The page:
Along the way, he began to find ways to turn his natural talent for playing the big man into a positive for those who often go without.
First, in Central Lake, Jim would collect the names of the poorest families in town from the school district.
"We didn't have anything then, but people would donate to him," Lauren said.
Jim would put on his suit and deliver the donations to the most needy families in the community before Christmas. He continued with the giving after moving to Traverse City. He would charge $150 per hour to appear at parties and for special events. But he never kept any of the money, Lauren said.
Nomatter his family's financial situation, Jim would turn over his entire season's earnings to Father Fred.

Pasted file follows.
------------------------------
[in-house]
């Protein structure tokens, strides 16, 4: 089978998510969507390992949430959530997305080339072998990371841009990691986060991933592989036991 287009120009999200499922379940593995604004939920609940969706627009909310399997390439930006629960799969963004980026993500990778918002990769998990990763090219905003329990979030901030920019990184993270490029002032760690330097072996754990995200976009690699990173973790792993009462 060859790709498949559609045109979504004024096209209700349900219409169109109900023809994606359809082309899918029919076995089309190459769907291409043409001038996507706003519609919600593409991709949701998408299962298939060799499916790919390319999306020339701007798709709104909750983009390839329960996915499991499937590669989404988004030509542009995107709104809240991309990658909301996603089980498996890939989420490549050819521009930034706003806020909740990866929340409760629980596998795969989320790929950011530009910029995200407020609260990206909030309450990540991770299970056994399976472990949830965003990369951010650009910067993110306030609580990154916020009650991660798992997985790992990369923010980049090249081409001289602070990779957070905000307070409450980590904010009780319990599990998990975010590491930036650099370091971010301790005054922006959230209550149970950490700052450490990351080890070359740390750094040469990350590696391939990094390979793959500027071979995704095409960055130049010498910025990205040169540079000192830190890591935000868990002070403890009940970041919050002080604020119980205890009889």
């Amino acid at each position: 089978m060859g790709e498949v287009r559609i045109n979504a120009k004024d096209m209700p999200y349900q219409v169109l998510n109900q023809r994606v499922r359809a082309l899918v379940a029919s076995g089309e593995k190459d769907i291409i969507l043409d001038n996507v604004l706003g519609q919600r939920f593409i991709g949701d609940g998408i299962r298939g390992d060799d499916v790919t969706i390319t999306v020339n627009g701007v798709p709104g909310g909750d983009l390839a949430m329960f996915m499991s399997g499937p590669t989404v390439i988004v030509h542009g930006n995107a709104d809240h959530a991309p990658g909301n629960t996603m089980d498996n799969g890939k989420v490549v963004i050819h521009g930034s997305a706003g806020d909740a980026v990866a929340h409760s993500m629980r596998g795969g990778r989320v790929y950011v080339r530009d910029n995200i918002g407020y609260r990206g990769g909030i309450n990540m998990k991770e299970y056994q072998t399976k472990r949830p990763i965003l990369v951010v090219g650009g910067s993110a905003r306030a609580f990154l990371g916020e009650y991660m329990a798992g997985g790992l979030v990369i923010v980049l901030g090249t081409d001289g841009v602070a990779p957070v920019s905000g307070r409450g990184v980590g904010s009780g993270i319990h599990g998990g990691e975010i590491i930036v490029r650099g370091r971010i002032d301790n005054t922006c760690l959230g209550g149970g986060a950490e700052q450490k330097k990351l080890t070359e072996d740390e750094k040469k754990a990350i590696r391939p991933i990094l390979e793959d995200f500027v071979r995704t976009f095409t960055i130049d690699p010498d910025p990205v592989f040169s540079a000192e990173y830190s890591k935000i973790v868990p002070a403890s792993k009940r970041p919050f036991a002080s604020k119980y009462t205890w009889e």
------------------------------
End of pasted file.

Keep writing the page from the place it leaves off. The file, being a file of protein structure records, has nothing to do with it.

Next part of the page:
Aaron remembers trying to convince his dad to keep some of the money a few years ago when the economy made budgets tight.
"I said, 'This year you could use the money,'" Aaron said. "But he insisted, 'This is the right thing to do, these people need it.'"
It was an argument Aaron knew he never would win.
But sometimes giving gifts and money simply weren't enough. There were times Jim was called in to make a special summer appearance for a terminally-ill child. Or those times when Hospice workers asked for an extra visit. Jim always obliged, insisting that, "These people don't know anybody, but they know Santa," Lauren said. "Everyone was convinced he was Santa."
"He always found the great in everything," Aaron added.
"He was bigger than life," Sarah said. "We shared him with everybody."
Despite all the gifts he gave during the decades, the greatest gift Jim Draplin ever gave was himself.